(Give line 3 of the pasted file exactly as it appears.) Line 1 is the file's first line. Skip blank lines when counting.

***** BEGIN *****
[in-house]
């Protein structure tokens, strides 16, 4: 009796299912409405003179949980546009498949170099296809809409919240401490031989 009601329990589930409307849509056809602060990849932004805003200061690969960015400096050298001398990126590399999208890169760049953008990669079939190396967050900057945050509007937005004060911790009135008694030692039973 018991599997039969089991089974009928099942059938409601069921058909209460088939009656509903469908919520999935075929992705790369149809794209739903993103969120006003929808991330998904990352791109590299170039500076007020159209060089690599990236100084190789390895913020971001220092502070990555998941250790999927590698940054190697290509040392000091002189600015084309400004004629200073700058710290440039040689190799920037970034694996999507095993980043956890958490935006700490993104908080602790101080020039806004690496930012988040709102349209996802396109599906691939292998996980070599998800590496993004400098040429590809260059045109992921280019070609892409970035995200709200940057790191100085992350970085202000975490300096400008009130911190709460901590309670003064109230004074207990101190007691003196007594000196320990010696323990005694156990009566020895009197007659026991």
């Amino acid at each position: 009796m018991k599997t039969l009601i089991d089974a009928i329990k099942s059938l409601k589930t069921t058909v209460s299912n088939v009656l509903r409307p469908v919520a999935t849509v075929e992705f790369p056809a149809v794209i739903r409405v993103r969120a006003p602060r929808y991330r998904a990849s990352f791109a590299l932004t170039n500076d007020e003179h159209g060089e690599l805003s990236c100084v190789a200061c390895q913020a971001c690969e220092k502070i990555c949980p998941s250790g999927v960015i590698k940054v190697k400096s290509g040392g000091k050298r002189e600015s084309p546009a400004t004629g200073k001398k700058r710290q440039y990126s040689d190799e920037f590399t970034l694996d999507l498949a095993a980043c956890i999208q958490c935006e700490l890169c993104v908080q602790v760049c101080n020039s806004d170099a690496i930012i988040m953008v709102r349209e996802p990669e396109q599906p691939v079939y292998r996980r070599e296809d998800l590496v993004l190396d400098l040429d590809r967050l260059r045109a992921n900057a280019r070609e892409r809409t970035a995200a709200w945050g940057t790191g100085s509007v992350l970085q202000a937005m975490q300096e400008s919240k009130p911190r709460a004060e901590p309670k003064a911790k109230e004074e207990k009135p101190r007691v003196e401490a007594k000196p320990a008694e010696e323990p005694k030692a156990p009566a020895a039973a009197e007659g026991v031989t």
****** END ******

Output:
């Amino acid at each position: 009796m018991k599997t039969l009601i089991d089974a009928i329990k099942s059938l409601k589930t069921t058909v209460s299912n088939v009656l509903r409307p469908v919520a999935t849509v075929e992705f790369p056809a149809v794209i739903r409405v993103r969120a006003p602060r929808y991330r998904a990849s990352f791109a590299l932004t170039n500076d007020e003179h159209g060089e690599l805003s990236c100084v190789a200061c390895q913020a971001c690969e220092k502070i990555c949980p998941s250790g999927v960015i590698k940054v190697k400096s290509g040392g000091k050298r002189e600015s084309p546009a400004t004629g200073k001398k700058r710290q440039y990126s040689d190799e920037f590399t970034l694996d999507l498949a095993a980043c956890i999208q958490c935006e700490l890169c993104v908080q602790v760049c101080n020039s806004d170099a690496i930012i988040m953008v709102r349209e996802p990669e396109q599906p691939v079939y292998r996980r070599e296809d998800l590496v993004l190396d400098l040429d590809r967050l260059r045109a992921n900057a280019r070609e892409r809409t970035a995200a709200w945050g940057t790191g100085s509007v992350l970085q202000a937005m975490q300096e400008s919240k009130p911190r709460a004060e901590p309670k003064a911790k109230e004074e207990k009135p101190r007691v003196e401490a007594k000196p320990a008694e010696e323990p005694k030692a156990p009566a020895a039973a009197e007659g026991v031989t």